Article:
There’s nothing like a good actor comeback — it’s like rediscovering an old friend, or even an old enemy you never realized could be so winning. Johnny Depp’s recent appearance as James “Whitey” Bulger in Black Mass marks a return to form for the actor, who had been bogged down for some time with showy but meatless roles in films like The Lone Ranger and Mortdecai. Matthew McConaughey became a sought-after prestige actor after years of appearing only in forgettable romantic comedies.
They aren’t enough. We want more comebacks from some of our old favorites, like these six.
1. Brendan Fraser
The Mummy movies might not have been masterpieces, but they were fun blockbusters. Much of the credit is due to Brendan Fraser, who projected a sort of likability even when he was aiming for action-hero machismo. Fraser has been out of the spotlight for some time, appearing in immediately forgotten pictures like Inkheart or the abysmal Furry Vengeance. It might be interesting to see Fraser subvert his persona with a villainous turn in, say, a Quentin Tarantino film. But we’d take anything, really, just to have more Fraser in our lives.
2. Steve Martin
White-haired comic legend Steve Martin has been MIA from major motion pictures for some time — a shame since he’s proven himself repeatedly to be a welcome presence in goofy comedies like The Jerk and even heartfelt dramedies like Parenthood. Thankfully, the 70-year-old actor is far from retired and slated for a supporting role in Ang Lee’s upcoming Billy Lynn’s Long Halftime Walk. Here’s hoping this prince of absurdity has many more memorable roles to come.
3. Mike Myers
Another SNL alumnus whose star has faded in recent years, Mike Myers crafted the successful comedic franchises Wayne’s World and Austin Powers before squandering his fame with the widely-panned The Love Guru. Since the 2008 flop, Myers has only appeared in documentaries (one of which he directed), a Shrek sequel, and in a brief cameo, Tarantino’s Inglourious Basterds. The Canadian comedy star has been missed in his absence. I’d be open to a new comedic showcase, provided he learned a lesson from The Love Guru, or a dramatic supporting turn in a prestige picture.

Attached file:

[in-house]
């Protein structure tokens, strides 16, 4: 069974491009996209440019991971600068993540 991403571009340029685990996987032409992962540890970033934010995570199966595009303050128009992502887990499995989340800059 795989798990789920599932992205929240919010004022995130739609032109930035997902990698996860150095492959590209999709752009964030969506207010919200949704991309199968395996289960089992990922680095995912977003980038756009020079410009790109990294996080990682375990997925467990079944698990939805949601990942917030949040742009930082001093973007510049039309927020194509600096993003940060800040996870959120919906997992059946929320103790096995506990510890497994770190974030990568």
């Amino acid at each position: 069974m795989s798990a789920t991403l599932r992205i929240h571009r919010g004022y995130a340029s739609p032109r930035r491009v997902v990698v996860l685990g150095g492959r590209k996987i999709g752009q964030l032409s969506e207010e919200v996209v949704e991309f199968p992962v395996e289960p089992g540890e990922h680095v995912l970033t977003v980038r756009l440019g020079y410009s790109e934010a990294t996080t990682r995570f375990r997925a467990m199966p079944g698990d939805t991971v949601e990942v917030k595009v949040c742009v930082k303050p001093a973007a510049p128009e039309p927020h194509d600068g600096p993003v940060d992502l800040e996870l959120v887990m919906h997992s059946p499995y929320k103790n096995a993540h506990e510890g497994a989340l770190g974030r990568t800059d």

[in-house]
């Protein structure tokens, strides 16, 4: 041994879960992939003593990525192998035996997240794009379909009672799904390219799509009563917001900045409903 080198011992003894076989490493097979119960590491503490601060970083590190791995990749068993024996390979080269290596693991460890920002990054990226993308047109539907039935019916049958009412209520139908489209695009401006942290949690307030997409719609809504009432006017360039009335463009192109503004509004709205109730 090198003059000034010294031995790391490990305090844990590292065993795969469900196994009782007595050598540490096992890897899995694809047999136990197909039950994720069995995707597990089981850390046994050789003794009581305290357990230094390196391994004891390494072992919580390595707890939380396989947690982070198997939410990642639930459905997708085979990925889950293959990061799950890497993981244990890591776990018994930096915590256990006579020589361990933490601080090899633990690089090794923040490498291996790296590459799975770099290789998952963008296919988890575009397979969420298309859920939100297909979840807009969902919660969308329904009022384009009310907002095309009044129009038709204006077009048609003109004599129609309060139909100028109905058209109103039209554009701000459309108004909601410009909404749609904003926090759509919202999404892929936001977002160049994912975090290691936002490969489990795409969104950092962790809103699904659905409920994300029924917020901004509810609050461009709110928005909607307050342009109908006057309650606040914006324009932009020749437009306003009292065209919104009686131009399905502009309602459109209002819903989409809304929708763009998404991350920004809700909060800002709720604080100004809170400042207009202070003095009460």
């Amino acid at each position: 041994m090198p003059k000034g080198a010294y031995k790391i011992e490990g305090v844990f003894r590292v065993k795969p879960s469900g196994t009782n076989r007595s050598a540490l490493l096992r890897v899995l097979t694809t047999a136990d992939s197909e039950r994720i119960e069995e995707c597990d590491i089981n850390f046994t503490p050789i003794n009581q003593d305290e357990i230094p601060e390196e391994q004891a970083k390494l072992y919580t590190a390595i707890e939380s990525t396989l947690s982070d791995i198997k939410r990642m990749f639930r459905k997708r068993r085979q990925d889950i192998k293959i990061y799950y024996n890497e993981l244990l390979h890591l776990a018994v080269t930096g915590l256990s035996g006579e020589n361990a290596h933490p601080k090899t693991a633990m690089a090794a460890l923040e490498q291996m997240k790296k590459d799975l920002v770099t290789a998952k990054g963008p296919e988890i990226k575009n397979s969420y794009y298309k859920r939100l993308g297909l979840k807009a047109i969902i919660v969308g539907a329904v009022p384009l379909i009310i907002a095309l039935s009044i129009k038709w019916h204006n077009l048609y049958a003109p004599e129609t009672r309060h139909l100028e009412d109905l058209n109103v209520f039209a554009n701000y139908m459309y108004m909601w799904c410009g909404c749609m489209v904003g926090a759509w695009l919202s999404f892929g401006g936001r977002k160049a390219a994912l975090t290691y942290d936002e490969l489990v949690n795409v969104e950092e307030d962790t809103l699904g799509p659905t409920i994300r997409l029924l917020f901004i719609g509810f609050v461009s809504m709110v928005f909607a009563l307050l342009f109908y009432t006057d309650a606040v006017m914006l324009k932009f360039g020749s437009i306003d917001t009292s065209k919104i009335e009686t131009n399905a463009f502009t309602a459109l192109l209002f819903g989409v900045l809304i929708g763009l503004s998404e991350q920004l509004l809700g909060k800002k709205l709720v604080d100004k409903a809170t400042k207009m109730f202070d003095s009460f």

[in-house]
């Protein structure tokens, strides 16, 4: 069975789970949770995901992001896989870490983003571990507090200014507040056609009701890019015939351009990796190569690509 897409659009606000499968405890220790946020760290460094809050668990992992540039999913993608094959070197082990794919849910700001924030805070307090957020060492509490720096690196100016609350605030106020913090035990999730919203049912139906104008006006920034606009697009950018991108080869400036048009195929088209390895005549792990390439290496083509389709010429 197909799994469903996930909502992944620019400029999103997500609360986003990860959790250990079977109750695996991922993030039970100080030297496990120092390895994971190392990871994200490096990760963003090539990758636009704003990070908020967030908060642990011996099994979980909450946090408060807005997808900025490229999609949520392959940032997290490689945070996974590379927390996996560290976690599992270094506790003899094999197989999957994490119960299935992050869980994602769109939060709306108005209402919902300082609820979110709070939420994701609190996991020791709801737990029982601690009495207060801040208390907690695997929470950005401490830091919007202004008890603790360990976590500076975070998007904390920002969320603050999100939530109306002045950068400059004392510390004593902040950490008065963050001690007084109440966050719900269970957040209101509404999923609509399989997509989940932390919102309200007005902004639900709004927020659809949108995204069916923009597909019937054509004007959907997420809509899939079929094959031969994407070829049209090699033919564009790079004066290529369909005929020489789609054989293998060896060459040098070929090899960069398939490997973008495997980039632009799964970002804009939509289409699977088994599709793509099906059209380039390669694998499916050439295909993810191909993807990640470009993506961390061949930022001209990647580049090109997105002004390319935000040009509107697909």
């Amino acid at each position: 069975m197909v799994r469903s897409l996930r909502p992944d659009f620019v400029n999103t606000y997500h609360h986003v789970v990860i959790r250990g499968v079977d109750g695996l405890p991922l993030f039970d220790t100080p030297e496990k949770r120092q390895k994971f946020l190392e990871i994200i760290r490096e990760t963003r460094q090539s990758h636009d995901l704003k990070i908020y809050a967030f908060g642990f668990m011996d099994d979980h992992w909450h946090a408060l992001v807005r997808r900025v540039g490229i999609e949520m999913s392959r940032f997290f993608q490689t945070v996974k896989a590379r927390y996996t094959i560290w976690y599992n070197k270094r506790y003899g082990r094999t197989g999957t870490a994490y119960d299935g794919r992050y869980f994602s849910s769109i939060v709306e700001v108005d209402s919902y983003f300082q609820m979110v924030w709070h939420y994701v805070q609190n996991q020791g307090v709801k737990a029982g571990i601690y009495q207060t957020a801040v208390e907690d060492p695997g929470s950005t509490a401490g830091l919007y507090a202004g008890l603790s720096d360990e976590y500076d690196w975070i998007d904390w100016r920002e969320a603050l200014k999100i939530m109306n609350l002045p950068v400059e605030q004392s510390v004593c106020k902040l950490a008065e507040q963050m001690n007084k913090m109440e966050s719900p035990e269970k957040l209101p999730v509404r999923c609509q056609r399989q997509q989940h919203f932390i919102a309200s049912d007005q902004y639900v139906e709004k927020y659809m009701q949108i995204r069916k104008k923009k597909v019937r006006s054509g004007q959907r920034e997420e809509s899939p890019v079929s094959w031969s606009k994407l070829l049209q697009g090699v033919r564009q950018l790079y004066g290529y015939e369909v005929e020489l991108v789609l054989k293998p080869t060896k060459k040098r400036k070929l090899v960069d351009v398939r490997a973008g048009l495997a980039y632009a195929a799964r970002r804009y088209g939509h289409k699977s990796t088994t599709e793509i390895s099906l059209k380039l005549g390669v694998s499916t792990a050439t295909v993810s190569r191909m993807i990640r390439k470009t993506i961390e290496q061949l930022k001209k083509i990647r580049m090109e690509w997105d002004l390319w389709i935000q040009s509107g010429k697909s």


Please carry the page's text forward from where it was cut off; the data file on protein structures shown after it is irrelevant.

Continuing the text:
4. Harrison Ford
Indiana Jones and The Kingdom of the Crystal Skull was a dud, and the man who brought us two of cinema’s greatest heroes (Jones and Han Solo, of course) has been mostly silent since. The charismatic Ford is always a welcome screen-presence, and he still carries the cool levelheadedness he effortlessly conveyed in his heyday. He’s playing Solo once more for the upcoming Episode VII, but it would be nice to see Ford take on an original role that puts his actual talent to good use, rather than just banking on his considerable legacy.
5. John Cusack
John Cusack turned from lovably down-to-earth high school heartthrob (Say Anything) to bitter-yet-endearing loser (High Fidelity) without missing a beat, but the actor’s later career hasn’t fared so well. Most recently, you’ll find him appearing in a string of lousy direct-to-VOD thrillers (Taken knockoffs, essentially), when he would be put to better use as a leading man or supporting performance in an award-baiting dramedy. We already know he can play a great straight-man and project a truly touching sense of loss and heartbreak. So why doesn’t he get the chance to show it? To his credit, he did make a great turn as brain-addled former Beach Boy Brian Wilson in this year’s underseen Love & Mercy.
6. Nicolas Cage
Nicolas Cage seems to be traversing the same sad career path as Cusack these days, appearing in films as dismal as the end-of-days drama Left Behind (seriously, don’t watch Left Behind). He seems checked out as of late, which is depressing for an actor who made a name for himself with both his deeply felt performances (Leaving Las Vegas) and his maniacally over-the-top ones (Face/Off). Most audiences, I think, would be glad to see either iteration of Cage back on the big screen in a movie that’s actually worth his time. He’ll at least be doing something in Oliver Stone’s upcoming Snowden pic, but we’ll see if it can revive his sinking career.
Follow Jeff Rindskopf on Twitter @jrindskopf